Our discussion of sniff tests reminded two readers of their own experiences (C&EN, Oct. 18, 2004, page 72). Jane Hadjimichael of New Haven, Conn., writes that on one day in 1966, she had to take her organic chemistry wet lab final exam right before her interview for a position at a telephone company.
Hadjimichael warns that her other story is far less humorous. Once she was crossing the parking lot of a facility that housed both a day care center and research laboratories. The latter used highly toxic chemicals and radionuclides in radiopharmaceutical development, and it had only one small fume hood.
She says: "I could smell ß-mercaptoethanol, the solvent I knew to be part of that day's schedule for the fume hood. The problem was that one of the other components was arsenic-76." She knew something was very wrong because the chemist was supposed to be working in a completely sealed glass reaction vessel.
Hadjimichael concludes, "Shutting down the labs for the week that it took to determine that the hood had not been serviced for several years and to have the appropriate filters installed did not endear me to the research group, but I am grateful for having a sensitive sniffer."
In another tale of an educated nose, Martin Tobkes of Chestnut Ridge, N.Y., writes that at his former place of employment, the plant had an esterification process that failed to go to completion. The procedure involved reacting an acyl halide with a steroid in pyridine.
Tobkes says this failure normally "could be attributed to moisture in the pyridine, but this time it was not the case. I happened to be in the lab where a chemist was trying to duplicate the reaction using plant reagents and solvent. At the end of the reaction, the product was worked up by drowning in water.
"This usually resulted in a mixture smelling of old socks, due to hydrolysis of the excess acyl halide. Instead there was a floral odor, which I immediately recognized as that of a low-molecular-weight ester." Questioning the engineer in charge, he found that the reactor had been cleaned with methanol prior to the reaction and was to have been thoroughly dried before beginning. However, analysis of the pyridine revealed the presence of methanol.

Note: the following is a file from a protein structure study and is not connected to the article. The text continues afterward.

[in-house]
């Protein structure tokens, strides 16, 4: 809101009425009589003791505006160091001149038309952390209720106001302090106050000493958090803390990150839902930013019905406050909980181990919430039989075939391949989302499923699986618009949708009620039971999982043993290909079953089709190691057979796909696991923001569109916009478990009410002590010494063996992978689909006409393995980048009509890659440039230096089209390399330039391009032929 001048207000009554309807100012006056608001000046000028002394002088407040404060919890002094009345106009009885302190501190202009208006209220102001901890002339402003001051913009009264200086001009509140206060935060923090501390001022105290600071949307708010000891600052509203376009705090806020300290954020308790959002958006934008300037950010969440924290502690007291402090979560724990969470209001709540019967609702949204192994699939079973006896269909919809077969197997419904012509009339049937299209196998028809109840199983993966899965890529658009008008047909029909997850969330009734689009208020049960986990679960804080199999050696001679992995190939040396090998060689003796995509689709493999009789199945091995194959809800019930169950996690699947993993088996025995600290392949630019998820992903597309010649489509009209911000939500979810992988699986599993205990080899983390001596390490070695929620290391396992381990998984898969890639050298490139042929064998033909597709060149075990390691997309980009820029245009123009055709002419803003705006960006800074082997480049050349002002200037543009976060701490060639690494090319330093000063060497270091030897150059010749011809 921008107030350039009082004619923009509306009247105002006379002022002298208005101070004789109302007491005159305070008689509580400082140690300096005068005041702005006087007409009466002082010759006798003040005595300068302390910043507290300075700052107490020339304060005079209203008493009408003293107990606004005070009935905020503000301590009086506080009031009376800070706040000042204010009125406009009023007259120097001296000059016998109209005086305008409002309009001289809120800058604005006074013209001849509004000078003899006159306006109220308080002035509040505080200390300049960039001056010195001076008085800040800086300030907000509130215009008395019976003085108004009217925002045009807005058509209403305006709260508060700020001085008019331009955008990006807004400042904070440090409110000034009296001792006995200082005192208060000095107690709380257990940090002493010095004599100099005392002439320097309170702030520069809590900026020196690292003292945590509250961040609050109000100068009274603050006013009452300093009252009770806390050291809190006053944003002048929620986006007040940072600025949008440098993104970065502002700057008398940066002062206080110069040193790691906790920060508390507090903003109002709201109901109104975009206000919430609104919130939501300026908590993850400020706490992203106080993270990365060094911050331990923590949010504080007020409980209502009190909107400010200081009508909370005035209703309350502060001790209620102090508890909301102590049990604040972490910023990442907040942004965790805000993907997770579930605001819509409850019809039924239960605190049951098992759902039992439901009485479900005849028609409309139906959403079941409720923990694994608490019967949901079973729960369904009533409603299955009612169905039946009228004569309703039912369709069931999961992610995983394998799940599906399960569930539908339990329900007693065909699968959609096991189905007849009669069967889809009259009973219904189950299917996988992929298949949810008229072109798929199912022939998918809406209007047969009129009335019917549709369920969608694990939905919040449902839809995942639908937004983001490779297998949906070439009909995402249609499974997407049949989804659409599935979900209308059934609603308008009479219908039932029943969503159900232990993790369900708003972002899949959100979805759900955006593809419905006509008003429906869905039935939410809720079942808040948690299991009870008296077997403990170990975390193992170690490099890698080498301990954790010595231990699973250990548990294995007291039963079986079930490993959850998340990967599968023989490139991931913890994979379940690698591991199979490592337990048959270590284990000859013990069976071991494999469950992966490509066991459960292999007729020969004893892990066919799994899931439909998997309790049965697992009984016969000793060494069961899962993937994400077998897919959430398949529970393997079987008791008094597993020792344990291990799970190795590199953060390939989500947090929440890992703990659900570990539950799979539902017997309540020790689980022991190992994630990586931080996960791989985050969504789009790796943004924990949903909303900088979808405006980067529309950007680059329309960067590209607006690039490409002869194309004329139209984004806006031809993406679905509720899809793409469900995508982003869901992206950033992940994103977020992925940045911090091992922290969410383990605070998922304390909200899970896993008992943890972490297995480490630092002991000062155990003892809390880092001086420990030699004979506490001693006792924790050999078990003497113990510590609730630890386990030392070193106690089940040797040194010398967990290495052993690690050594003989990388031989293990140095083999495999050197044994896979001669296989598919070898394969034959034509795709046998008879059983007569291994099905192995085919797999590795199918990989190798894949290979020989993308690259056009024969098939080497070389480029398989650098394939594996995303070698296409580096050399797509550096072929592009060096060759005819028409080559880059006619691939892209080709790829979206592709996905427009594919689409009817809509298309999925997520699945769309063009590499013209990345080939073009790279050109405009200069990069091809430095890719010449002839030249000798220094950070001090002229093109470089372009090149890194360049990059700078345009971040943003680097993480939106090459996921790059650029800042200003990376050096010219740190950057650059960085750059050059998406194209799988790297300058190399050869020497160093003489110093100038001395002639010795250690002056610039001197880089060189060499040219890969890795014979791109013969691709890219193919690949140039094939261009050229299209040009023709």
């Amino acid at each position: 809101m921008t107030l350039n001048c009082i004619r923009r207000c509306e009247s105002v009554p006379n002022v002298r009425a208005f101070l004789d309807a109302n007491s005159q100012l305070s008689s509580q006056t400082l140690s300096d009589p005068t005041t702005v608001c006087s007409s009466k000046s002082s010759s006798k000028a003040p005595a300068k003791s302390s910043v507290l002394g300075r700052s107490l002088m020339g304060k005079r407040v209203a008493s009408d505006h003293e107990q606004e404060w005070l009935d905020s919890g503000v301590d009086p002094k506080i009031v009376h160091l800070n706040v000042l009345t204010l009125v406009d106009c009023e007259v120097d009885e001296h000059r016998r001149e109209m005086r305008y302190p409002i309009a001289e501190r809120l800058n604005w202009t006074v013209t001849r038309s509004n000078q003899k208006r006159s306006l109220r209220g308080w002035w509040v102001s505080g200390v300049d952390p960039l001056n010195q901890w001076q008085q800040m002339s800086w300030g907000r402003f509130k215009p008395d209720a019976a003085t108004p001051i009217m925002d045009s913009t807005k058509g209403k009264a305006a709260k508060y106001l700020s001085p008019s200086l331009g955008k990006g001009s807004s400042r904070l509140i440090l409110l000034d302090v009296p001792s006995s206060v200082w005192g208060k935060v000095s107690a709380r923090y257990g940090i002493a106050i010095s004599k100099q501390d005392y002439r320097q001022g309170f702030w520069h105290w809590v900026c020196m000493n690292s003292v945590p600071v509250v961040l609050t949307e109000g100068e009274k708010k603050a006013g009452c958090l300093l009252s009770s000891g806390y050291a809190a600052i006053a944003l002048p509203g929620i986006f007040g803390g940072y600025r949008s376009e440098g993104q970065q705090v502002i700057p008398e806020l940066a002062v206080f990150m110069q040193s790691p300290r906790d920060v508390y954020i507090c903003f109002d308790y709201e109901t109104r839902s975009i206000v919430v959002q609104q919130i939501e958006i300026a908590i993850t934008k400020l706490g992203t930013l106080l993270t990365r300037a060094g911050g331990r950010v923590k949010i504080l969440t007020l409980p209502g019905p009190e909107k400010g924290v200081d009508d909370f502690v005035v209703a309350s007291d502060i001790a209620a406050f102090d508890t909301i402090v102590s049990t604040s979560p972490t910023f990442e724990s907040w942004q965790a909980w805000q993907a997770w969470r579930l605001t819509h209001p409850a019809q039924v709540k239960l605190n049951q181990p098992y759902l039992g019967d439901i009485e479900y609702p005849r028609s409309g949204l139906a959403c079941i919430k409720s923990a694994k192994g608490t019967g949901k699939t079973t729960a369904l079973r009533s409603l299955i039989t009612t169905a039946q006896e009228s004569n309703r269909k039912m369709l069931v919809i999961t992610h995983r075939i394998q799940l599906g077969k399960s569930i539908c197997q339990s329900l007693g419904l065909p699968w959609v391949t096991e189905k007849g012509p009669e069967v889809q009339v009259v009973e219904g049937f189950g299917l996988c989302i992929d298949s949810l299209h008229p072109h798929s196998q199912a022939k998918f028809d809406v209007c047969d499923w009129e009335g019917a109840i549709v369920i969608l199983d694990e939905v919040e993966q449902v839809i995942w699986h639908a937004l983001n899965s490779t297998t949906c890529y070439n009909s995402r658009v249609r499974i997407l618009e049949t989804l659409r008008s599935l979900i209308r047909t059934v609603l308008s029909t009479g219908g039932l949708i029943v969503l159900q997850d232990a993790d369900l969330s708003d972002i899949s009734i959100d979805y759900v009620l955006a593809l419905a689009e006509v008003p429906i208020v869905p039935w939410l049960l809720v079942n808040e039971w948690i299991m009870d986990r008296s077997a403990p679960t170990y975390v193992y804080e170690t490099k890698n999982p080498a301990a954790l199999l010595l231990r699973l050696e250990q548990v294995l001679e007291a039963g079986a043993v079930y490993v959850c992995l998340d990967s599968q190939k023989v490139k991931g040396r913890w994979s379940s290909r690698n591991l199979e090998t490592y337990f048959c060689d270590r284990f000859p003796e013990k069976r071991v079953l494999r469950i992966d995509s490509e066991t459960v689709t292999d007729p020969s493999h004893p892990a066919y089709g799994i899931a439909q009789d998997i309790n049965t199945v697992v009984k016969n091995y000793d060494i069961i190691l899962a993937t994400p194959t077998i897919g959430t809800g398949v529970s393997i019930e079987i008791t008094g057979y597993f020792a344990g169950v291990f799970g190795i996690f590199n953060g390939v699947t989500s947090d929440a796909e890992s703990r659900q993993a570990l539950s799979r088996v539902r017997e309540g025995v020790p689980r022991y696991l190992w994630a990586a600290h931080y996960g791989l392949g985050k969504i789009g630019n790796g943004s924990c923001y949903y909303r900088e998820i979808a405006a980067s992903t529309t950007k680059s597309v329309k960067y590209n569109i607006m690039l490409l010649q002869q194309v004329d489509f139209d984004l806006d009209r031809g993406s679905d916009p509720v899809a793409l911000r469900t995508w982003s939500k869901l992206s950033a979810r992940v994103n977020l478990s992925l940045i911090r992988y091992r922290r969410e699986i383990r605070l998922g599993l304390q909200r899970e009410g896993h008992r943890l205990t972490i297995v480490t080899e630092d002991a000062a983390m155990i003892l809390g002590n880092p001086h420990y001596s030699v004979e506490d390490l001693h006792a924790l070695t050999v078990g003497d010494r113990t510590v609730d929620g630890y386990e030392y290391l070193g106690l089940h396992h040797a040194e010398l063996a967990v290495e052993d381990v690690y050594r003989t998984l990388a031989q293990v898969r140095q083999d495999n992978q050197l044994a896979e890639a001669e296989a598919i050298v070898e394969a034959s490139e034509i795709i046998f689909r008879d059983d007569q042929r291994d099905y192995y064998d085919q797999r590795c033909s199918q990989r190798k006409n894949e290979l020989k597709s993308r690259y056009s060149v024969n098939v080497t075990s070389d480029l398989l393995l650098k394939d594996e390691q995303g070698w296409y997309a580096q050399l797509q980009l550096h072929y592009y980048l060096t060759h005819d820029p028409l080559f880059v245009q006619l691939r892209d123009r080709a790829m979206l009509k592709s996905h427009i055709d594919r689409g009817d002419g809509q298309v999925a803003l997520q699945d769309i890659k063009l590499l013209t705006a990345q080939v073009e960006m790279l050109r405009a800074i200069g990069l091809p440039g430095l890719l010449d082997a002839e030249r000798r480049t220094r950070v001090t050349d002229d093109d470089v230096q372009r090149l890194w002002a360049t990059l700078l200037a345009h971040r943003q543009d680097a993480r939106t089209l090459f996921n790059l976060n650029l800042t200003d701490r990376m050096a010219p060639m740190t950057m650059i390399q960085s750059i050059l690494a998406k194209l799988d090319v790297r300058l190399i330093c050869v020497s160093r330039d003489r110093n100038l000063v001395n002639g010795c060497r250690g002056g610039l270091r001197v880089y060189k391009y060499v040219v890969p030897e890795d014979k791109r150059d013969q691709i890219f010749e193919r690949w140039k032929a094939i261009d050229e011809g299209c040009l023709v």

Tobkes says, "Recommending switching to acetone for the tank cleaning prevented further occurrence" of that troublesome floral odor where an "old socks" odor should be. Perhaps Tobkes can now turn to the more commercially profitable goal of making old socks smell like flowers.
The mention of physical comics prompted Margaret E. Schott of River Forest, Ill., to share a gem she found on the Internet (C&EN, Dec. 13, 2004, page 48). The Periodic Table of Comic Books (http://www.uky.edu/Projects/Chemcomics) was created by University of Kentucky chemistry professors John P. Selegue and F. James Holler.
"By clicking on an element, you get to see a list of comic book pages involving that element," explains Schott. Among the pages featured are those from "The Mystery of the Atom World" from Wonder Woman 21 (DC Comics, 1947). The villain of that story is subatomic-sized Queen Atomia, who uses radioactive hydroxo gas, produced by her neutron slaves, to shrink Wonder Woman to the size of a proton. Wonder Woman defeats Atomia--sadly, not with chemistry but with Super-Amazon telepathic waves.
This week's column was written by